2 Wildfires Near Los Angeles Force Hundreds to Flee | NECN
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2 Wildfires Near Los Angeles Force Hundreds to Flee

Triple-digit heat has fueled similar fires from the Pacific Coast to New Mexico

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    NEWSLETTERS

    Despite reaching 10 percent containment in the San Gabriel Complex fires, more foothill communities were on the ready to evacuate. Jane Yamamoto reports for the NBC4 News at 11 on Tuesday, June 21, 2016. (Published Wednesday, June 22, 2016)

    Hundreds of residents were forced from their homes near the San Gabriel Mountains remain out of their homes Tuesday evening as two wildfires erupted in the foothill suburbs of Los Angeles, growing fast and surging closer to each other.

    The San Gabriel Complex fires in Azusa and Duarte have scorched more than 8 square miles with no containment of the spreading flames, according to the Los Angeles County Fire Department. Hundreds of firefighters, deputies, police agencies and volunteers were battling the blaze and helping residents leave the area.

    By Tuesday evening, 770 homes had been evacuated and more than 5,400 acres burned. By nightfall, fire officials determind the fires were 10 percent contained, and the acreage was revised to 4,900.

    Firefighters from the Santa Barbara and San Diego are expected to join the fight.

    The first fire erupted around 11:15 a.m. Monday on Highway 39 near the Morris Reservoir dam north of Azusa, according to the U.S. Forest Service. The fire was believed to have been started by a vehicle that veered off the road.

    The second fire ignited about 4 miles away by Opal Canyon and Brookridge roads, bordering a neighborhood on the foothills near Duarte. The fire near Duarte threatened homes overnight due to shifting winds.

    "We had fire on the hillsides above those structures," said Chief John Tripp, of the Los Angeles County Fire Department. "Most of the night, that fire creeped down and came to the bottom of the slope.

    "We made tremendous progress on the east side of Duarte. Our big threat today is the west flank. There's a fire line that goes from the bottom of the slope all the way to the top of the mountain."

    At about 4 a.m., a wind shift pushed the fire down the slope, Tripp said. Firefighters used water dropping helicopters to slow the fire, but communities to the west, including Bradbury and Monrovia, should be ready to evacuate, Tripp said.

    "That's still an uncontrolled flank of the fire," Tripp said.

    Chief Robert Garcia, of the Angeles National Forest, said the fires are in areas of the forest that "have not burned in a number of years."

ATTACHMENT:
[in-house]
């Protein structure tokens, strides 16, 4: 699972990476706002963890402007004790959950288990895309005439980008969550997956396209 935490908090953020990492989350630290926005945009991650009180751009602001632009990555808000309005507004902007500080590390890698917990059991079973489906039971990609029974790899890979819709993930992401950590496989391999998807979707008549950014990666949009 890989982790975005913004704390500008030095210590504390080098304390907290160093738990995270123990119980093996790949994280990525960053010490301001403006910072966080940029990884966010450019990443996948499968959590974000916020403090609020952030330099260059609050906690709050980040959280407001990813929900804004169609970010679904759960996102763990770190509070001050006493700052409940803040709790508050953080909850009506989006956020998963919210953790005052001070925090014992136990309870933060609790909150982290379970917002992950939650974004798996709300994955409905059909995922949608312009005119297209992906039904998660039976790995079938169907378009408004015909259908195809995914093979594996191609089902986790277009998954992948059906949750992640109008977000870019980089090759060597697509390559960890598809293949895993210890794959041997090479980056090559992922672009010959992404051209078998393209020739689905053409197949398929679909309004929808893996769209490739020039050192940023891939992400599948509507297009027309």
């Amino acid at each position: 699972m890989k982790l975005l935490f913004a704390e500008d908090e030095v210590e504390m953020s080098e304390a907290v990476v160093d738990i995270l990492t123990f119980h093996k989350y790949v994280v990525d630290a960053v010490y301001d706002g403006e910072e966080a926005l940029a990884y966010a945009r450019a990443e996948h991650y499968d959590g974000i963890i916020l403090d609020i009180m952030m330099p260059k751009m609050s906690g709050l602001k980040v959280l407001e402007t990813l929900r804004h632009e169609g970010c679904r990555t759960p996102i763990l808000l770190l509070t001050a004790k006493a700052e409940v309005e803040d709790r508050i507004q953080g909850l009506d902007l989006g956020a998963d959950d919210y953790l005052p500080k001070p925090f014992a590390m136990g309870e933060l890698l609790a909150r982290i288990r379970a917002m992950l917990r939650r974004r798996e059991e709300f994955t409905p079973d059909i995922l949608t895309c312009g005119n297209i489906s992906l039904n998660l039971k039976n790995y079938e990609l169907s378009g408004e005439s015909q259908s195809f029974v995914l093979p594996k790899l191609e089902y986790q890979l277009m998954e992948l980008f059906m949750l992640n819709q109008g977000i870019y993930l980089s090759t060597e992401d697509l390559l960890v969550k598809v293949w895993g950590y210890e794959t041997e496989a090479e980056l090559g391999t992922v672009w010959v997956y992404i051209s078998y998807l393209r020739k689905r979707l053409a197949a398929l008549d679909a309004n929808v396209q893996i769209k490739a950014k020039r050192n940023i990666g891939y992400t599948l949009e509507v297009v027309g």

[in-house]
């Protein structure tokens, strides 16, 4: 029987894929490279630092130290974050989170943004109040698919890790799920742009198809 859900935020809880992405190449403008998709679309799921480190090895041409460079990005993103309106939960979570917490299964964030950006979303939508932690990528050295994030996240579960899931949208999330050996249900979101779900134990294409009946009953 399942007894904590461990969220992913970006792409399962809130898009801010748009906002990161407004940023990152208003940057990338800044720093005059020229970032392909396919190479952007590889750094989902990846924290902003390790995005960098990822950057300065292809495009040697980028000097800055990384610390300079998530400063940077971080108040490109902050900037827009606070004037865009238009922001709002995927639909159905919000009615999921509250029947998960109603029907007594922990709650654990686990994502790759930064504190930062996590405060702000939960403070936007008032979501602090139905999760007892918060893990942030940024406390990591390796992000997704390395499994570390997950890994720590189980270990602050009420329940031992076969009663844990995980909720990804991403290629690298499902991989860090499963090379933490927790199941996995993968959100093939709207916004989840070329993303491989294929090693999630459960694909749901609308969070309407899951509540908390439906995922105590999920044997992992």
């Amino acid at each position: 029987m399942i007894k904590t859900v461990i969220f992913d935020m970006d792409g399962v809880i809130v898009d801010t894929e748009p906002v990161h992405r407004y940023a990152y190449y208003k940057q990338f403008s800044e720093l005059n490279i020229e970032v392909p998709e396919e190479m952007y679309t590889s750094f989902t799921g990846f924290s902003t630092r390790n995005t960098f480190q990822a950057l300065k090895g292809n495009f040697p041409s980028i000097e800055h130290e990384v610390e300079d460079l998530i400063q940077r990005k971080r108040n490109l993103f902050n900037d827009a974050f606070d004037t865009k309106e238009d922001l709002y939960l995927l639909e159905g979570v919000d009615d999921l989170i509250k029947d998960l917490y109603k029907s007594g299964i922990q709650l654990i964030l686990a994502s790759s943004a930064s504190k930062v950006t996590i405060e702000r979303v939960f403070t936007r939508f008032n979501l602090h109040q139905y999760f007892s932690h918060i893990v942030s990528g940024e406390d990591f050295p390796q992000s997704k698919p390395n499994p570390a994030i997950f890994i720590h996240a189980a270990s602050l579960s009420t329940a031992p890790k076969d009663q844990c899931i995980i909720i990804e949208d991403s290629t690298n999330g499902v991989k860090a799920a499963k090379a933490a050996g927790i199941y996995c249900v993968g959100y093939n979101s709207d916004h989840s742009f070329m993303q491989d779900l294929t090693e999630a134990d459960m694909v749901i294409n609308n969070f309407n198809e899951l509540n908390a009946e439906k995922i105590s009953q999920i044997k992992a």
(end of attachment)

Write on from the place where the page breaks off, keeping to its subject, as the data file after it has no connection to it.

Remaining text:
Triple-digit heat has fueled similar fires from the Pacific Coast to New Mexico, including one near Portero, a small desert town close to the Mexico border.

    The continuing drought and lack of significant rain from the winter El Niño has made Southern California ripe for what could be one of the worst wildfire seasons on record. An El Niño weather pattern brought near-normal snowfall to parts of California last winter, but most of the precipitation stayed to the north of Southern California.

    A five-year drought has left 40 million dead and dried-out trees in California, including 29 million that died last year alone, according to the U.S. Agriculture Department.

    Evacuation Orders in Foothill Communities

    Charlie Downing, out of breath and with his shirt off because of the heat, said when he first smelled fire and felt heat that he ran outside of his house in Duarte and was astonished by size and nearness of the flames. 

    "I came running over just to look and it was 15 to 20 feet in the air," Downing told reporters. "By the time I came back and told my grandma and my kids to get in the car, it was right by the car." 

    He and two neighbors sprayed the flames with their yard hoses until firefighters arrived minutes later.

    Evacuation orders were issued in Azusa for the Mountain Cove, El Encanto and Rainbow Ranch areas, with an evacuation center established at Memorial Park, 320 N. Orange Ave. Voluntary evacuations were in effect for the Mirador and Crystal Canyon areas.

    Mandatory evacuation orders were issued for Duarte Mesa residents living above Markwood Street between Westvale Road and Tocino Drive, and above Conata between Tocino Drive and Mountain Crest Road. Mandatory evacuation orders were issued earlier for residents on Brookridge Road, with voluntary evacuations in effect for residents north of Fish Canyon Road from Greenbank Avenue to Encanto Parkway.

    Monrovia residents whose homes are located north of Foothill Boulevard and east of Myrtle Avenue and the Bradbury area were advised that evacuations could be implemented, sheriff's deputies said.

    Residents in Bradbury and Monrovia were at the ready to evacuate at any time, though some who had already evacuated were frustrated.

    "If you evacuate, you can't get back in. If you stay, you can't get out," Theresa Allain, a Duarte resident, said.

    Additional road closures were announced Tuesday.

    • Mount Olive Drive at Royal Oaks Drive
    • Vineyard Avenue at Markwood Street
    • Woodbluff Street from Sunnydale Drive
    • Greenbank Avenue from Deerlane Drive
    • Conata Street at Bettyhill Avenue
    • Mel Canyon Road at Opal Canyon Road
    • Mountain Crest Road at Fish Canyon Road
    • Encanto parkway at Markwood Street
    • Mount Olive Drive at Woodlyn Lane
    • Mount Olive Drive at Elda Street

    NBC4's Annette Arreola and Toni Guinyard contributed to this report.